A 63-year-old United States (US) based Guyanese woman is grieving the loss of her husband (also Guyanese) of 46 years following a robbery attack earlier this month.
Dead is a 68-year-old father of five, Dhanraj Mangra.
Mangra and his family migrated to the US, specifically New York City, some 12 years ago, in search of safer grounds.
According to the New York Daily News, Mangra was found unconscious on Jamaica Ave. near 207th St. in Queens Village at 8:30 p.m. on January 3, 2018.
On the night that the retired UPS security guard died, his wife, Bibi Mangra, a home health aide who works in Long Island, returned home, fell asleep and left before sunrise the next morning, thinking her husband was still in bed.
“I walked out quietly because I usually don’t wake him,” Mangra said. “I didn’t even realize he still wasn’t home. When I reached work, I kept calling his phone and there was no answer. I started calling my children but they couldn’t reach him either.”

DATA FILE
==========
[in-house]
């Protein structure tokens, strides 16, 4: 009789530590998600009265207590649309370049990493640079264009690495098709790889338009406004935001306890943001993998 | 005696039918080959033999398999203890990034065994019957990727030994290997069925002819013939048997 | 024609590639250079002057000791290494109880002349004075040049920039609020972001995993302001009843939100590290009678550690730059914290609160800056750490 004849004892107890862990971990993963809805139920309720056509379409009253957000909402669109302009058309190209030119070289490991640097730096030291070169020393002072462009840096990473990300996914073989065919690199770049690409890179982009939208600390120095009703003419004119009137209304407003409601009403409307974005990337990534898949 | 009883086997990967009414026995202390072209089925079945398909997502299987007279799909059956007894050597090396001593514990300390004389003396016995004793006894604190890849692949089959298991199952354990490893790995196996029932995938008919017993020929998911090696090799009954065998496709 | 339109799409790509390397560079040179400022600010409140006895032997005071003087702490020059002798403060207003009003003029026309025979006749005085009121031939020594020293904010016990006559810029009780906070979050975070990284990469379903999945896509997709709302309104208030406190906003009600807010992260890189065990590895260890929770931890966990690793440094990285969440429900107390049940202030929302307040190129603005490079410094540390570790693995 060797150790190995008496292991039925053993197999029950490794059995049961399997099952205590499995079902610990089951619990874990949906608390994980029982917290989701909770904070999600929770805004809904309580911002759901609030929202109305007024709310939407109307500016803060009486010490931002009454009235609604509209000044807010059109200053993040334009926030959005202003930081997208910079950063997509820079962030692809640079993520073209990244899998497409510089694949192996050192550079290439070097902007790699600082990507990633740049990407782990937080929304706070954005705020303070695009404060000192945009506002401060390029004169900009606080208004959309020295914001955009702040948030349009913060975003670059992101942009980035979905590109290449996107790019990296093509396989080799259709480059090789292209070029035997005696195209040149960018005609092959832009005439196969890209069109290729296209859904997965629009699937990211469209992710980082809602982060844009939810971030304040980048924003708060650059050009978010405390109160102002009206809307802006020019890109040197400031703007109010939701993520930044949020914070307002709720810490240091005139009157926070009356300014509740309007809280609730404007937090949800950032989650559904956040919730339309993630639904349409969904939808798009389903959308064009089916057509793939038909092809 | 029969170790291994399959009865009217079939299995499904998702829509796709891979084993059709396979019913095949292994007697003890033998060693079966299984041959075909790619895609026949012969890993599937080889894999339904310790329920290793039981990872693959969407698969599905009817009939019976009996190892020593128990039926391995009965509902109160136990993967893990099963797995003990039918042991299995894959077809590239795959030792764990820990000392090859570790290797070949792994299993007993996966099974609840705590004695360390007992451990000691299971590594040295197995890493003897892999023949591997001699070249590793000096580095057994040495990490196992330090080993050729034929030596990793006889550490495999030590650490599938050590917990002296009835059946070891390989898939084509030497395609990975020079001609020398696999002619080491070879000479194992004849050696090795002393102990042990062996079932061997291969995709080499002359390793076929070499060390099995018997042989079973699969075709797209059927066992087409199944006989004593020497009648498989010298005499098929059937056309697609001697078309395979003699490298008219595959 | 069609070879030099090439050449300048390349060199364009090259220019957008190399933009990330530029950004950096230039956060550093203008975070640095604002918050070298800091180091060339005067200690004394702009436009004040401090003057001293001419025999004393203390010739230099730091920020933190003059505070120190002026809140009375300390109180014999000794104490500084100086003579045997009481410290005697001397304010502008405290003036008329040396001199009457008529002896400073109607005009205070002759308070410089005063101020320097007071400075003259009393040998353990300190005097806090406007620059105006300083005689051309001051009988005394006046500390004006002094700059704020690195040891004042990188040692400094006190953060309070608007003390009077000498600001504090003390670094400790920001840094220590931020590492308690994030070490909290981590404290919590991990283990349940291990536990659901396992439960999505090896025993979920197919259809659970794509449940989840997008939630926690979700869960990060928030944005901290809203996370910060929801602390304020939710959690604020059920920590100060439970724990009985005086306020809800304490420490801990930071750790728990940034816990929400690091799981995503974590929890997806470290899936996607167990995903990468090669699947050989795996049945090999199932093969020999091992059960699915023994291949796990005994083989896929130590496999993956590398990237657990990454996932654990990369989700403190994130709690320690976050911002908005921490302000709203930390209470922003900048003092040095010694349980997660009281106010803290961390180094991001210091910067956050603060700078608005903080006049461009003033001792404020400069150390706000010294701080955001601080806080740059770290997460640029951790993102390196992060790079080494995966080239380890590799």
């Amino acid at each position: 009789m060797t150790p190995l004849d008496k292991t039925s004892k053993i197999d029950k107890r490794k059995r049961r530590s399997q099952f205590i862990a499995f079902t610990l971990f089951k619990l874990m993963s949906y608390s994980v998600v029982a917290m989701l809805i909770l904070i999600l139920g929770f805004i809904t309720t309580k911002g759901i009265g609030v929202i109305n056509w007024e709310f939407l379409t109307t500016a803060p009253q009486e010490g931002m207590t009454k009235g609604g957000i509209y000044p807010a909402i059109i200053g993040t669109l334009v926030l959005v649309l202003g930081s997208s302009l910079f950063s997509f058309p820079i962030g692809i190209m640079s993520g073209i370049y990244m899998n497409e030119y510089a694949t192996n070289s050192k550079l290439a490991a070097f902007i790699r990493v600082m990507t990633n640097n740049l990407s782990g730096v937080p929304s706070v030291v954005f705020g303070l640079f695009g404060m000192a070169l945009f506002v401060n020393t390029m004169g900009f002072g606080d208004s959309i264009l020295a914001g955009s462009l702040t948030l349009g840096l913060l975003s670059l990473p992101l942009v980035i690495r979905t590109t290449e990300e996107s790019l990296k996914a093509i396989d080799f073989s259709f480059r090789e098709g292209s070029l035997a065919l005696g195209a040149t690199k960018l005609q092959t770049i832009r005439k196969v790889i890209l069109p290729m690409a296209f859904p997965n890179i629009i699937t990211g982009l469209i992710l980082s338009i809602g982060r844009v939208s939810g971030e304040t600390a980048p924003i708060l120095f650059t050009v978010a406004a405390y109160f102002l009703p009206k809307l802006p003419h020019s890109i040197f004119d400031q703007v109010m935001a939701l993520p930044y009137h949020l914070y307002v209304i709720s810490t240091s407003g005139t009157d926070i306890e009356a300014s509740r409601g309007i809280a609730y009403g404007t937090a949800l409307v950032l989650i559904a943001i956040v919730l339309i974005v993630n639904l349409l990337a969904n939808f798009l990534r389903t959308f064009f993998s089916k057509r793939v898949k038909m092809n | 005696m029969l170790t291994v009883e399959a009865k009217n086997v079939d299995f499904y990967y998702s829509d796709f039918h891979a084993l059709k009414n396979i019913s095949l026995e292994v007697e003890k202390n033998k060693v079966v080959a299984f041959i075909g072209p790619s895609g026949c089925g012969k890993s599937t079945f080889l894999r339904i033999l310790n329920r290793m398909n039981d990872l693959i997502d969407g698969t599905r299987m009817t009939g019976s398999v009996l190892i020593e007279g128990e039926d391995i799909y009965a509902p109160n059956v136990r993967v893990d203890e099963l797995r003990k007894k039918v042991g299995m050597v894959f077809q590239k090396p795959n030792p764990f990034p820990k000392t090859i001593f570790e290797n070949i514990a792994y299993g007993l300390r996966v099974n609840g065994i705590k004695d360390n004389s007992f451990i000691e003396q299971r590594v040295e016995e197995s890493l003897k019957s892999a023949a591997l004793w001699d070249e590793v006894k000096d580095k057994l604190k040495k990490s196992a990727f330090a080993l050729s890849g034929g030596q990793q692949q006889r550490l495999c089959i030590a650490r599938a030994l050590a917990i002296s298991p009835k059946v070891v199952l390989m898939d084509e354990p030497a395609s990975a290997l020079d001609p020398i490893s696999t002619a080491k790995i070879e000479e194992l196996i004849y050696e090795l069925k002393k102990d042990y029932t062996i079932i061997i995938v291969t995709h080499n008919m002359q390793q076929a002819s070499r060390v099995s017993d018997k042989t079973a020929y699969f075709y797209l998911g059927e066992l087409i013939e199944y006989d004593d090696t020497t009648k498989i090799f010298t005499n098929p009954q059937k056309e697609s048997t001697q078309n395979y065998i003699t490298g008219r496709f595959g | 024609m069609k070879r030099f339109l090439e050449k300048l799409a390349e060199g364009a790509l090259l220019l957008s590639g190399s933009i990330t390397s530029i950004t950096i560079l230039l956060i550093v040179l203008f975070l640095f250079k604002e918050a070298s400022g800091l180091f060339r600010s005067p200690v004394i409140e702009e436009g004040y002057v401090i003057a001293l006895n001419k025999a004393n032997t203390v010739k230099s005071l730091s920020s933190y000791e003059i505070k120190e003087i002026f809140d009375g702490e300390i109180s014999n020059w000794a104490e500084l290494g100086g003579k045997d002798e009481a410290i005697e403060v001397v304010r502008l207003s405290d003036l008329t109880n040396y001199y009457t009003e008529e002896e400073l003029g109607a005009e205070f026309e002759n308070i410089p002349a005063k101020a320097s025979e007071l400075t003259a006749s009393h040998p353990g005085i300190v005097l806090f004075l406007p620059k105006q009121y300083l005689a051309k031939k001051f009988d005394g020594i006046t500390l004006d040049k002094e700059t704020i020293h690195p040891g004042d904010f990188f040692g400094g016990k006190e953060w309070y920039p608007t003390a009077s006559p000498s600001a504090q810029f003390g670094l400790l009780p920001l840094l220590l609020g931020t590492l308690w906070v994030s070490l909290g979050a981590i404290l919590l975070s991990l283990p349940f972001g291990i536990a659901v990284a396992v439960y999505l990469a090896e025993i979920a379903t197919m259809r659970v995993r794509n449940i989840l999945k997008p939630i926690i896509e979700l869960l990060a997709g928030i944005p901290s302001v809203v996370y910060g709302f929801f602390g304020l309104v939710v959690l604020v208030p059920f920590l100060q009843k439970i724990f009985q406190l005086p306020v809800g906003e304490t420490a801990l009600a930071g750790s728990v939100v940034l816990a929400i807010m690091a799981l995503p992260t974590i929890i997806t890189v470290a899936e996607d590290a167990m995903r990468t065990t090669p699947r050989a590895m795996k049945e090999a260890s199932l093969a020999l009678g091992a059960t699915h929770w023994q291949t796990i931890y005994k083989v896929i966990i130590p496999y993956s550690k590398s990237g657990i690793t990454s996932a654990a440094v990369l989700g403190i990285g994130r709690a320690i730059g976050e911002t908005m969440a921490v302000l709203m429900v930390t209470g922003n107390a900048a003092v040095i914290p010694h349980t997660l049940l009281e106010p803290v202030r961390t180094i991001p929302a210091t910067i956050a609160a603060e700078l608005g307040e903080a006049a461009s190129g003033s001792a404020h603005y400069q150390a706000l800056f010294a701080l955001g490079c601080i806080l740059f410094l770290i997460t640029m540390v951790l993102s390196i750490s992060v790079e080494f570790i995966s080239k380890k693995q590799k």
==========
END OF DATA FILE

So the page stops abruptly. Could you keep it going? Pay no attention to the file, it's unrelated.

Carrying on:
“Then the hospital called me and said he died,” she told New York Daily News, choking back tears.
The woman explained that she knew in her gut that something was not right with the explanation being provided for her husband’s death. She said that according to doctors, her husband died of a heart attack.
“He was a very healthy person,” she explained. “I know he’s a strong person. He never complained about stomach pain, anything. I was so surprised to hear (about the heart attack).”
The distraught wife noted that her suspicions grew as she was preparing her husband for his funeral and noticed cuts on his forehead and chin.
Upon enquiring from police, the woman said she was then told that a search is on-going for two men who reportedly knocked Mangra down and later robbed him.
The homicide detectives explained to the woman that Mangra died at Queens Hospital after a pair of muggers attacked him and slammed his head against a parked car.
The heartless muggers ran off with his iPhone, his credit cards and cash, police said.
“It’s not right that they killed him,” she said, as tears streamed down her face. “They want his wallet? Take it. But don’t kill him. He’s an old man; he’s not a young person.”
“He was a very good husband,” the grieving widow said.